Chronicles of the First Planters of the Colony of Massachusetts Bay, 1623-1636, Volume 41;Volume 49

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C. C. Little and J. Brown, 1846 - 571 pagina's
 

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Pagina 296 - ... we desire you would be pleased to take notice of the principals and body of our company, as those who esteem it our honor to call the Church of England, from whence we rise, our dear mother ; and cannot part from our native country, where she specially resideth, without much sadness of heart, and many tears in our eyes, ever acknowledging that such hope and part as we have obtained in the common salvation, we have received in her bosom, and sucked it from her breasts.
Pagina 296 - ... where she specially resideth, without much sadness of heart, and many tears in our eyes; ever acknowledging that such hope and part as we have obtained in the common salvation, we have. received in her bosom, and sucked it from her breasts; we leave it not, therefore, as loathing that milk wherewith we were nourished there, but, blessing God for the parentage and education, as members of the same body, shall always rejoice in her good...
Pagina 128 - Let the astrologer be dismayed at the portentous blaze of comets, and impressions in the air, as foretelling troubles and changes to states : I shall believe there cannot be a more ill-boding sign to a nation (God turn the omen from us !) than when the inhabitants, to avoid insufferable grievances at home, are enforced by heaps to forsake their native country.
Pagina 298 - ... fountains of tears for your everlasting welfare when we shall be in our poor cottages in the wilderness, overshadowed with the spirit of supplication, through the manifold necessities and tribulations which may not altogether unexpectedly, nor, we hope, unprofitably, befall us.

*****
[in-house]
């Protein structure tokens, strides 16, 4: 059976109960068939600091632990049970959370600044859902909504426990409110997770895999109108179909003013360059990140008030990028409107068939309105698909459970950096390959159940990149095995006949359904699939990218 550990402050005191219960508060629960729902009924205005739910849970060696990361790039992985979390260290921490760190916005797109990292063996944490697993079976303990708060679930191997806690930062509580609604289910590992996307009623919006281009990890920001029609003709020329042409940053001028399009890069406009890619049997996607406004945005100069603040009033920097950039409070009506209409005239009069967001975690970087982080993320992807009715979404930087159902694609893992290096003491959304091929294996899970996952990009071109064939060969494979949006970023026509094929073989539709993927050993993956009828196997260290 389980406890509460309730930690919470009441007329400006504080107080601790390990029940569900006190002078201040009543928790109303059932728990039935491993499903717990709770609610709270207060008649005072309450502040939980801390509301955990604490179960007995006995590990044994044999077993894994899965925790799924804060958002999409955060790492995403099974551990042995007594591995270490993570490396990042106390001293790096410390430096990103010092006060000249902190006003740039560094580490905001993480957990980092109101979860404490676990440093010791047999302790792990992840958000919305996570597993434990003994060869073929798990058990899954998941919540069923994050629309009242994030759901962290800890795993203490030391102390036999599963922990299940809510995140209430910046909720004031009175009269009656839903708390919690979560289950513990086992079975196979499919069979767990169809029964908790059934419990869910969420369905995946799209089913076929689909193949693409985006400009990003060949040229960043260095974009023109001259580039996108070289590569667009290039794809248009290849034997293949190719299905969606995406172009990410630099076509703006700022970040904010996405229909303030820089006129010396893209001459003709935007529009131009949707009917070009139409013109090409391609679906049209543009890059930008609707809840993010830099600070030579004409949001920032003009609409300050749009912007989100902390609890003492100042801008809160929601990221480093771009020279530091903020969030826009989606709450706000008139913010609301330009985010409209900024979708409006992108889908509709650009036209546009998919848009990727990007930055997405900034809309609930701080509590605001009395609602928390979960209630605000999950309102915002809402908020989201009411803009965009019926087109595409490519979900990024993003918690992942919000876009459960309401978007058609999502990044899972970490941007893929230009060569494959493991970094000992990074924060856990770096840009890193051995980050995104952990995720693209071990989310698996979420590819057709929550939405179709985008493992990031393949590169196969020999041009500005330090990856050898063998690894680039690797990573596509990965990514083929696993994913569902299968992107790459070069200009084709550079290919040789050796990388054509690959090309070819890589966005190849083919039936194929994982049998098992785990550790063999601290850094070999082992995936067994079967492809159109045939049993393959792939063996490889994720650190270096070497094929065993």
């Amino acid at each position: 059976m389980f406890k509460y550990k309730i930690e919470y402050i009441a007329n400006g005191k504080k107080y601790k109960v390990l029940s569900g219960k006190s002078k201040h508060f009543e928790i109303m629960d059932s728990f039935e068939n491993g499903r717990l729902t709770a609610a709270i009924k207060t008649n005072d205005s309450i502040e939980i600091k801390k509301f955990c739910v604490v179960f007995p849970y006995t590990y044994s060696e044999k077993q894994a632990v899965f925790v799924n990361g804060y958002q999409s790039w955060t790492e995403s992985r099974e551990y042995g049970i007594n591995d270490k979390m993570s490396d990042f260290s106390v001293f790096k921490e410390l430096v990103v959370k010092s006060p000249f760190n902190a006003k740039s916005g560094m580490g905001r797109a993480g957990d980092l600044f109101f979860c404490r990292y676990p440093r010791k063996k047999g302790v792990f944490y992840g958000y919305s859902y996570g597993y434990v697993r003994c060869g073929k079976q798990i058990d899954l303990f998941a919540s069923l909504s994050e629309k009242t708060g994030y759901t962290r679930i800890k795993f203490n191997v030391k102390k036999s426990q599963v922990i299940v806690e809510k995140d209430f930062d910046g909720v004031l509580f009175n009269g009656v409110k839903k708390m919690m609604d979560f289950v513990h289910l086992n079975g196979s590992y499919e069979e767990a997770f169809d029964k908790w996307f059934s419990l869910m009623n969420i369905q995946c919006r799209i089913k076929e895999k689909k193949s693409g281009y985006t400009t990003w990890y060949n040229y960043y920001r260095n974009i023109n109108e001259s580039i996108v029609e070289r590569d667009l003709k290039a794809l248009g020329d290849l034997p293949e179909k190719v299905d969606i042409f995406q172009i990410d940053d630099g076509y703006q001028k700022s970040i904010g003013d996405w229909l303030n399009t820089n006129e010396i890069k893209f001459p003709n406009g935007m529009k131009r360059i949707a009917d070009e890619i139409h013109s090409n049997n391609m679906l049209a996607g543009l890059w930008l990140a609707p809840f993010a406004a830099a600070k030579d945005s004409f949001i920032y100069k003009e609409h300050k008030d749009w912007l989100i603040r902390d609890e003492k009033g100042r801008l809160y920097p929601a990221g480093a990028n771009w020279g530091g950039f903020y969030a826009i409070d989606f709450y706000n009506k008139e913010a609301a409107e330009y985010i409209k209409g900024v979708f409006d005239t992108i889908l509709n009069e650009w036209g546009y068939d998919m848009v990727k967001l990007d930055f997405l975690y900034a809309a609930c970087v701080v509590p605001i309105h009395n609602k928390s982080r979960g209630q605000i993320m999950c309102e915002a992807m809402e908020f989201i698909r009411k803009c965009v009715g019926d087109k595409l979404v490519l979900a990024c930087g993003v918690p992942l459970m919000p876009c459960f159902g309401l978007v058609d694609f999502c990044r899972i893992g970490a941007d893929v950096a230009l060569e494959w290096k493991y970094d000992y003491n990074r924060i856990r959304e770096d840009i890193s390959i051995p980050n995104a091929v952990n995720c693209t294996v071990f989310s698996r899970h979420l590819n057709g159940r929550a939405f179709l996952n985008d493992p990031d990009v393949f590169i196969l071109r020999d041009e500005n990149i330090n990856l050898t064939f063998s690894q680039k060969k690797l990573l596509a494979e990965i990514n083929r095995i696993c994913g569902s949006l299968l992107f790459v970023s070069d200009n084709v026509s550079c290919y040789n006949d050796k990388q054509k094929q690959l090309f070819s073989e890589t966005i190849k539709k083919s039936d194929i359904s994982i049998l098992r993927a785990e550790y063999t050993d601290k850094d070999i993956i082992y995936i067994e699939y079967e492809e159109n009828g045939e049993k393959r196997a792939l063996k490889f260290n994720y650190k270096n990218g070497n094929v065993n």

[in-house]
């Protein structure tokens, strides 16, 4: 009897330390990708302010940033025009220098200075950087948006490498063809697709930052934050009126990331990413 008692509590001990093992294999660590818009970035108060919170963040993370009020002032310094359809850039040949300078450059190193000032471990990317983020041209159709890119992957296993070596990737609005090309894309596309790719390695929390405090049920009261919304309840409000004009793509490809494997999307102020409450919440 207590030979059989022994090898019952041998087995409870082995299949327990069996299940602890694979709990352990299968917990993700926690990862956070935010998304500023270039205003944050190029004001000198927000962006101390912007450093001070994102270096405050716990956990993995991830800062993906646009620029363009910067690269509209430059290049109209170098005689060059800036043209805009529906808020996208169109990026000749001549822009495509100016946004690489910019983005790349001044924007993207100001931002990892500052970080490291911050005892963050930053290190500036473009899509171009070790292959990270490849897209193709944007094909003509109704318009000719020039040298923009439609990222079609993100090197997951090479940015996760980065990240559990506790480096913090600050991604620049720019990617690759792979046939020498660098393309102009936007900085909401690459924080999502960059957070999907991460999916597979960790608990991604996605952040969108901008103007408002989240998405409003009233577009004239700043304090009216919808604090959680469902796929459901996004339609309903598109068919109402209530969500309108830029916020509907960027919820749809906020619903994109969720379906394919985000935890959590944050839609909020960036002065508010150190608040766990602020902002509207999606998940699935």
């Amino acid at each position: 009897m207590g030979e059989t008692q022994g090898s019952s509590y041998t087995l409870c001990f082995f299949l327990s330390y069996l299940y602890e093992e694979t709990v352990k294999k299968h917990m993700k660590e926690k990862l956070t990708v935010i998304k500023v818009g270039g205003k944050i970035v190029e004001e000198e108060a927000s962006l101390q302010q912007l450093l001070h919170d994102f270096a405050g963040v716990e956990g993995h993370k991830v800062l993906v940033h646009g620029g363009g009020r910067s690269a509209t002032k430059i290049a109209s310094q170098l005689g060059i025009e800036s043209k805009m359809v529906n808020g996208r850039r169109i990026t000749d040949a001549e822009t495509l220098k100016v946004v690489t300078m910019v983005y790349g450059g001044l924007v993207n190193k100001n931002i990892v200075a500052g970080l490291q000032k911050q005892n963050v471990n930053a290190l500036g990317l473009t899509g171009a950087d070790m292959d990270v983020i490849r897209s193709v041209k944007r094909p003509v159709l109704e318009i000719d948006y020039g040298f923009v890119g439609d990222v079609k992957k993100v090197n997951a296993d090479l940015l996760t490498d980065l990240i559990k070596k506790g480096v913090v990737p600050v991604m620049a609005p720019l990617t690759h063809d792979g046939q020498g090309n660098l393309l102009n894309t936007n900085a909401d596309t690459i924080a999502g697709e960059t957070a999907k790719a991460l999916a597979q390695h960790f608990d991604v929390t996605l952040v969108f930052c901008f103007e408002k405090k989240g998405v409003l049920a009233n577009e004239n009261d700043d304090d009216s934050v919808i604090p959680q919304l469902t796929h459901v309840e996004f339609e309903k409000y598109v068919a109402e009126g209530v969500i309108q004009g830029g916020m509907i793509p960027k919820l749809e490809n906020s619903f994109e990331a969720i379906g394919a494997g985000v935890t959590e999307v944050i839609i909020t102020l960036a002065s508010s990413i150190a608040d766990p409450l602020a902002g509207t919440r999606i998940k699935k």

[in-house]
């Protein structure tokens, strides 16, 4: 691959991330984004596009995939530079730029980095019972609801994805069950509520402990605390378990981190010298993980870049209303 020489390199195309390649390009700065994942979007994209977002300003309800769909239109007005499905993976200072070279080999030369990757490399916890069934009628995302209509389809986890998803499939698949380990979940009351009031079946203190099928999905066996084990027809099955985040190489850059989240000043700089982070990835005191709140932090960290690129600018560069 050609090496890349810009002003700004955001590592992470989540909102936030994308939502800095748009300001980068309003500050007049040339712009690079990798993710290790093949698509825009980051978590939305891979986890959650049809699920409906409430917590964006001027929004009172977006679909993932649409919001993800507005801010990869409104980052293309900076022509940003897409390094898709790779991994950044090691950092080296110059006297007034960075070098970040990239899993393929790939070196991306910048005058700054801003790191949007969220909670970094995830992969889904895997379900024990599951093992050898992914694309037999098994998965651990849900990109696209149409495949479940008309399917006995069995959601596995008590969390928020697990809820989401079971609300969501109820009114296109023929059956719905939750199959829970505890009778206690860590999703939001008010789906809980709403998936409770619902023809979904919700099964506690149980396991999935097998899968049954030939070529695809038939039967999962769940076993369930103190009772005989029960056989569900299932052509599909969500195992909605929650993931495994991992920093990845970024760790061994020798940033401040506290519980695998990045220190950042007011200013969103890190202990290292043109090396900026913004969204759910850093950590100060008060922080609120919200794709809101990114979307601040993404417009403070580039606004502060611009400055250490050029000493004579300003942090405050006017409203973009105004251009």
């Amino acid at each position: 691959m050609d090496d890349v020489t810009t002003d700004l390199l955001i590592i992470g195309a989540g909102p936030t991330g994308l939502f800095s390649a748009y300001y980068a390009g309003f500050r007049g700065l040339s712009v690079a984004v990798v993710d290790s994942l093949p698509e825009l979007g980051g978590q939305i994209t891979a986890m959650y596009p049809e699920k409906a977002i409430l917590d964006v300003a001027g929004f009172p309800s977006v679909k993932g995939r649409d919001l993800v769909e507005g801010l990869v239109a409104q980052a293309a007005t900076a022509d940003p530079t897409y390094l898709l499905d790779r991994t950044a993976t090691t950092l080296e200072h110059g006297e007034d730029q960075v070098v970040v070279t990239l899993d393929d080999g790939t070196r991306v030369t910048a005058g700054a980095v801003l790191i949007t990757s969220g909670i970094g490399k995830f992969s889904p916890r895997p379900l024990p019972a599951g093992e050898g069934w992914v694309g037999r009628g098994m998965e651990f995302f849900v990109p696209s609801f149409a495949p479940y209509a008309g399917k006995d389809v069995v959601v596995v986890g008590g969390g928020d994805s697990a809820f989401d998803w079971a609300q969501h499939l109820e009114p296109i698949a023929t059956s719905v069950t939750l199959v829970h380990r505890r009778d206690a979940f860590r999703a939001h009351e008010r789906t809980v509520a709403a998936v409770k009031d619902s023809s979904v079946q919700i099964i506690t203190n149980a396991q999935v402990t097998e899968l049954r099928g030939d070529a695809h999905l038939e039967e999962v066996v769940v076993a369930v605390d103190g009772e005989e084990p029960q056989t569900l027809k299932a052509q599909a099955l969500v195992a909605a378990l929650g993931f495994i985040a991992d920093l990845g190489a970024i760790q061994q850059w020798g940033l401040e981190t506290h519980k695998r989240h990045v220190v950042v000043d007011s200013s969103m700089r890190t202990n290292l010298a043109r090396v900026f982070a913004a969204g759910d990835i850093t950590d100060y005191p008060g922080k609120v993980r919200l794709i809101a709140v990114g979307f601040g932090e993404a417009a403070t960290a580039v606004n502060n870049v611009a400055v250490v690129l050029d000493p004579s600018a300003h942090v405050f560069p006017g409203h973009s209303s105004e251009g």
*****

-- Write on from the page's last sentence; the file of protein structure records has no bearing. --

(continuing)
Pagina 67 - Court from time to time to make, ordain, and establish, all manner of wholesome and reasonable orders, laws, statutes and ordinances, directions and instructions, either with penalties or without, so as the same be not repugnant or contrary to this Constitution, as they shall judge to be for the good and welfare of this Commonwealth, and for the government and ordering thereof and of the subjects of the same...
Pagina 34 - Baptist, his harbinger; or, if he was ever there, had forgot his first lessons, to offer violence to no man, and to part with the cloak rather than needlessly contend for the coat, though taken away without order. A little chimney is soon fired; so was the Plymouth captain, a man of very little stature [ie short], yet of a very hot and angry temper.
Pagina 255 - Lincolnshire and the fens ; and they are nothing but gnats, which, except they be smoked out of their houses, are troublesome in the night season. Secondly, in the winter season, for two months' space, the earth is commonly covered with snow, which is accompanied with sharp biting frosts, something more sharp than is in Old England, and therefore are forced to make great fires.
Pagina 288 - Anabaptists ; they did not separate from the Church of England, nor from the ordinances of God there, but only from the corruptions and disorders there ; and that they came away from the Common Prayer and ceremonies, and had suffered much for their non-conformity in their native land ; and therefore being in a place where they might have their liberty, they neither could nor would use them, because they judged the imposition of these things to be sinful corruptions in the worship of God.
Pagina 28 - Name of the Council Established at Plymouth in the County of Devon, for the Planting, Ruling, Ordering and Governing of New England in America...
Pagina 232 - By noon we were within three leagues of Cape Ann ; and as we sailed along the coasts, we saw every hill and dale and every island full of gay woods and high trees. The nearer we came to the shore, the more flowers in abundance, sometimes scattered abroad, sometimes joined in sheets nine or ten yards long, which we supposed to be brought from the low meadows by the tide. Now...

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